Oral history Sandy McMillan, RN, PHN 2010
Sandy McMillian (13:58-18:27)
MB: My name is Melissa Bayne and we’re in Wilmington, North Carolina on Thursday October
28th, 2010 conducting a nursing interview for the Public Health Association conference.
What is your name?
SM: Sandy McMillon.
MB: And when were you born?
SM: November the 16th (unintelligible).
MB: And where did you grow up?
SM: In Lenoir County, Kinston, North Carolina.
MB: Why did you decide to become a nurse and what most attracted you to nursing?
SM: I enjoyed taking care of the sick.
MB: Where and when did you go to nursing school?
SM: 1985 I graduated from Fayetteville Tech Community College in Fayetteville, NC.
MB: Please tell me a little about your nursing education, especially as it relates to community or
Why did you decide to become a community health nurse?
SM: At the time it was better for my schedule and my family, the hours, the working hours. And
I wanted some more experience working in a different area of nursing.
MB: Please tell me about your first job in community health.
SM: When I came to the health department, the Cumberland county health department in
Fayetteville in 1987 I started, at that time we were all phases, meaning we did clinics, we did
home visiting covering the district, and we also worked in the schools. So it was a heavy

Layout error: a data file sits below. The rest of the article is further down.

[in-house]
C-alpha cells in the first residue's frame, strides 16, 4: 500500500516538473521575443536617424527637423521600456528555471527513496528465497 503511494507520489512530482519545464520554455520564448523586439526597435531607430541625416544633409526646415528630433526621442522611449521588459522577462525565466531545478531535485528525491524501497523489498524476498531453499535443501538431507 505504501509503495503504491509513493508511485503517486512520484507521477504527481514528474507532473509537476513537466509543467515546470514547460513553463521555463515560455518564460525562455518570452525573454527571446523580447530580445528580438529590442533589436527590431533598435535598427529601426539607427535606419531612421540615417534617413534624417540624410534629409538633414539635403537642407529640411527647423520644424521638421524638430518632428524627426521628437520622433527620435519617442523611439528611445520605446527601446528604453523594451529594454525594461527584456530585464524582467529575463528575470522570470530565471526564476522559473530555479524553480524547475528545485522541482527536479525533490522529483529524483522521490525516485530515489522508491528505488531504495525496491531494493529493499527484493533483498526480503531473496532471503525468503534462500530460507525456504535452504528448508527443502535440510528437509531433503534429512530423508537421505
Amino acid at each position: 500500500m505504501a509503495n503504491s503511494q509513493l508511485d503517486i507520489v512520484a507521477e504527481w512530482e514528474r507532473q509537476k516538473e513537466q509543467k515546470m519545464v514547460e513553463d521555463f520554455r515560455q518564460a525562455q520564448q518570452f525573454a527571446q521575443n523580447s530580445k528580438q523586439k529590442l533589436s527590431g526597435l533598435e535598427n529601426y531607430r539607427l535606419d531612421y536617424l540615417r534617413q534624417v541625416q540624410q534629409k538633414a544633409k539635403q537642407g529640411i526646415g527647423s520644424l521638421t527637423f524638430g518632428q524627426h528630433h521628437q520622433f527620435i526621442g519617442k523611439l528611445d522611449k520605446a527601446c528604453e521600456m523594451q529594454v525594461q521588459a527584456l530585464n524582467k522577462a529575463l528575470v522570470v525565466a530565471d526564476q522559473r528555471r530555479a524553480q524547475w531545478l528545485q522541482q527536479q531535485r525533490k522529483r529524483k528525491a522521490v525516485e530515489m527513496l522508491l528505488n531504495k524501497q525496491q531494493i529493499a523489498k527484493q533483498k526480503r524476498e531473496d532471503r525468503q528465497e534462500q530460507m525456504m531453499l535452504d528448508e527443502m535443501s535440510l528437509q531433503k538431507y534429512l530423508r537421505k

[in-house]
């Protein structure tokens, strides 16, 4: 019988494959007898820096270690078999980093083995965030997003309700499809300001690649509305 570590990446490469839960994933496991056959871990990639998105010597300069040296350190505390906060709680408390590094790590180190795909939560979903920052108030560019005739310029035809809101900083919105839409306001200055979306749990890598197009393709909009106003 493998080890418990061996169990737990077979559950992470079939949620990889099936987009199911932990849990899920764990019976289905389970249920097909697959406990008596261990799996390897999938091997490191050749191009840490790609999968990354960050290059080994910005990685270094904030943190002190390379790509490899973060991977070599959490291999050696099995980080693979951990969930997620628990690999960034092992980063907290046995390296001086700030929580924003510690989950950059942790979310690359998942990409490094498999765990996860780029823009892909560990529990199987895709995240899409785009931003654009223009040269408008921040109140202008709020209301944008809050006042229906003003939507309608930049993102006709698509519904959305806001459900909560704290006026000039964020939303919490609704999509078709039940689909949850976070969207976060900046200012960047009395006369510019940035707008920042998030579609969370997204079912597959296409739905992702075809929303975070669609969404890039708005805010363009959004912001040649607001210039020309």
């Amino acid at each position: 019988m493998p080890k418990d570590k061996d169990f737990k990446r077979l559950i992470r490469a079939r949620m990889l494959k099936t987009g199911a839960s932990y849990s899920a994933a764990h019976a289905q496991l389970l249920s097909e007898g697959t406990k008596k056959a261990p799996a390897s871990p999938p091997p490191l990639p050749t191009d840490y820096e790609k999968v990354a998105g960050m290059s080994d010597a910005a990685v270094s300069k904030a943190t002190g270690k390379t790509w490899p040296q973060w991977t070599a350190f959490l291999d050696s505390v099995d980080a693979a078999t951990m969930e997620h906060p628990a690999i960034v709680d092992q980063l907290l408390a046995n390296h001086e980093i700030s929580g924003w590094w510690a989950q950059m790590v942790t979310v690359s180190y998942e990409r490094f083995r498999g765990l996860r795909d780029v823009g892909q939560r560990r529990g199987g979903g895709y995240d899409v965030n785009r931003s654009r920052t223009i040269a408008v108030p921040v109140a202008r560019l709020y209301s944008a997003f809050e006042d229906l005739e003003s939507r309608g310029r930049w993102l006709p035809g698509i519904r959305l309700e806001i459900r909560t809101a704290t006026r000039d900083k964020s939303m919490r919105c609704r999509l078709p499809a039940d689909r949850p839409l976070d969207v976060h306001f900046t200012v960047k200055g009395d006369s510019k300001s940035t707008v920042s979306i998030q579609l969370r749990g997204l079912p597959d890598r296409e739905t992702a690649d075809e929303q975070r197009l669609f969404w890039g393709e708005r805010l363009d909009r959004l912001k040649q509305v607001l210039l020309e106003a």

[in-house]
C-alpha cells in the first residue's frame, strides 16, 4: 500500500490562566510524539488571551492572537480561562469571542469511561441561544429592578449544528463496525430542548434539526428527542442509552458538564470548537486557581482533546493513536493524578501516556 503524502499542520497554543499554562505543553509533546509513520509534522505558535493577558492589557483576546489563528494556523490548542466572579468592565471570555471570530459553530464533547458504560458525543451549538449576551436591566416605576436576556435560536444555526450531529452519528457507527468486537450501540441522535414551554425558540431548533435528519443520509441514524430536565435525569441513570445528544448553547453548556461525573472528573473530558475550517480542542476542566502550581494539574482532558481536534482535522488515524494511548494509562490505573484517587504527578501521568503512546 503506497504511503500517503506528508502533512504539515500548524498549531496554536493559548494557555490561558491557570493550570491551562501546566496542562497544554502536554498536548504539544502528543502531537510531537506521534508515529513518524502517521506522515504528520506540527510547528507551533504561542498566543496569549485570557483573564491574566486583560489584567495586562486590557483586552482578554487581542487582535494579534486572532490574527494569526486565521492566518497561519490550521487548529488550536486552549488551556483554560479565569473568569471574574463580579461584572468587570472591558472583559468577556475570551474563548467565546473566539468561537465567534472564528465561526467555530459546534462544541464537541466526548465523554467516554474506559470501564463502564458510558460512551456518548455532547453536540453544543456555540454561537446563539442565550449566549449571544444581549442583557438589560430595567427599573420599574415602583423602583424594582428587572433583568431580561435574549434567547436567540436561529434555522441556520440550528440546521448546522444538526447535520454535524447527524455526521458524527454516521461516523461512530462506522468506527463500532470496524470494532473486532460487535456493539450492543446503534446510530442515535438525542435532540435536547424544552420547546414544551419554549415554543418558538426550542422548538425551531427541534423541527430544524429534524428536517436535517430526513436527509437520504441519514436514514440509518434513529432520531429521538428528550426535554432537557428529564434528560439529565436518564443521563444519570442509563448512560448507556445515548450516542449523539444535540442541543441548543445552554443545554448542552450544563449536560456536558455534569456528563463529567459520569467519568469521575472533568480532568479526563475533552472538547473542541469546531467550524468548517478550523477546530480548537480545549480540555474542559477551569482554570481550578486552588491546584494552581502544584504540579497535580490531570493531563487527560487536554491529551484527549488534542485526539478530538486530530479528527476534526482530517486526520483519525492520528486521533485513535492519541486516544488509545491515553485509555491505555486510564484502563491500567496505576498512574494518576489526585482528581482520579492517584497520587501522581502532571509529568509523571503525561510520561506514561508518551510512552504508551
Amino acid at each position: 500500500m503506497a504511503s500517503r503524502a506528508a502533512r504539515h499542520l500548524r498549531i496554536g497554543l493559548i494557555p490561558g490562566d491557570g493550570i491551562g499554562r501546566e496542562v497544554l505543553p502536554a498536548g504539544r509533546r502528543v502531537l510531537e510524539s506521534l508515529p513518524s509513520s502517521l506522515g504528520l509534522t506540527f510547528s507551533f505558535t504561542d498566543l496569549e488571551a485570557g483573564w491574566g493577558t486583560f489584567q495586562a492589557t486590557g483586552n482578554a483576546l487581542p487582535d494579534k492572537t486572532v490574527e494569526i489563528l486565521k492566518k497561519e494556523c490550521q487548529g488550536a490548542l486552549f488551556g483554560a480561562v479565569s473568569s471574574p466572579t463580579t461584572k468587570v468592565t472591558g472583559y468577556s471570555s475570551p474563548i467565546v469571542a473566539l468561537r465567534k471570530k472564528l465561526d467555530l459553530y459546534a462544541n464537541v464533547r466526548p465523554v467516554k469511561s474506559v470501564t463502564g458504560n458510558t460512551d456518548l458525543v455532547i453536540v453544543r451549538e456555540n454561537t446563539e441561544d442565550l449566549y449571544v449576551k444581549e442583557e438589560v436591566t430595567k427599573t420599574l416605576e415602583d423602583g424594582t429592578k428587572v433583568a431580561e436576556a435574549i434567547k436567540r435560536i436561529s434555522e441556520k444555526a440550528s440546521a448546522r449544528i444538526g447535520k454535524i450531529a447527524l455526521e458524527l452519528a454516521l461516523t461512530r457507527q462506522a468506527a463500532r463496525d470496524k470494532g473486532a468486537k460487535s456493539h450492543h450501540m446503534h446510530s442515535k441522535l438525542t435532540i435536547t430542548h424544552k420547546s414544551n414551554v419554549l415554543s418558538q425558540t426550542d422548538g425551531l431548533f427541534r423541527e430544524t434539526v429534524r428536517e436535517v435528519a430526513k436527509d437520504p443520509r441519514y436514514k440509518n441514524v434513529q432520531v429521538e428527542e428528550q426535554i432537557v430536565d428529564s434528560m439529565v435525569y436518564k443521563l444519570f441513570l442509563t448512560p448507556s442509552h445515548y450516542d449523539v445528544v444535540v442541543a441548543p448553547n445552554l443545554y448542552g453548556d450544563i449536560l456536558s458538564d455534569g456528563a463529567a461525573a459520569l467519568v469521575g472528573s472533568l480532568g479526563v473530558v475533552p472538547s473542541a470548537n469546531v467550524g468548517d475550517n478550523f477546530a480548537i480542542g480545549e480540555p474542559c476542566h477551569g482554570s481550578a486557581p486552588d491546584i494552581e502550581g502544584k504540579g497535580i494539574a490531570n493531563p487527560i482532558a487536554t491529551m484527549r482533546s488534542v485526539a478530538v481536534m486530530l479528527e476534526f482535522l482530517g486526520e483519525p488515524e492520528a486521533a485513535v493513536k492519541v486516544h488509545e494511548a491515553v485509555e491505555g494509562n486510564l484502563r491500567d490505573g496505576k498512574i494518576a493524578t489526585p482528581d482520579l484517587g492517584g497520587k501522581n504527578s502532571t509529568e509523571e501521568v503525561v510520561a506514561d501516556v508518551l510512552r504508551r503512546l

workload but I got a lot of good experience and I enjoyed it. I’ve been with the health
department on and off three times and this is my third time back.
MB: Could you describe your current position?
SM: I’m a school health team leader of the school nurses.
MB: Please tell me your most memorable story about community health nursing. This can be a
time you made a significant contribution to your community, or a time when something went
horribly wrong, or something surprising that happened to you as a community health nurse. Or a
memory of a nurse who inspired you. Or anything else you would like to share.
SM: Okay. My second time working for the health department, a satellite health department out
in Spring Lake which is a few miles out… (Unintelligible). It was like a mini health department,
and I was the charge nurse assigned there. So setting that up I got a lot of experience about how
to set up a small health department that covered all the major things we did at a larger health
MB: Is there a story you would like to share about a nursing experience?
SM: Yes. I can recall one time I had to do a vision screening on kindergarten student. I
completed the vision screening and took the student back to the classroom, and as I was getting
ready to take the student into the classroom the student looked up at me and said “Why do you
not have any eyebrows?”. And I thought, wow I don’t think there’s anything wrong with your
vision. But community health is a wonderful area of nursing to work in, to work with people.
MB: If you had to do it again would you become a community health nurse? Why or why not?
SM: Yes I would. Because of the flexibility. There’s so many areas that you can go into.
MB: Is there anything else you would like to share with nurses in the future who are interested in
community health nursing in 2010?
SM: Yes, I would like to encourage you to do it and you can do it.
MB: Alright well thank you very much.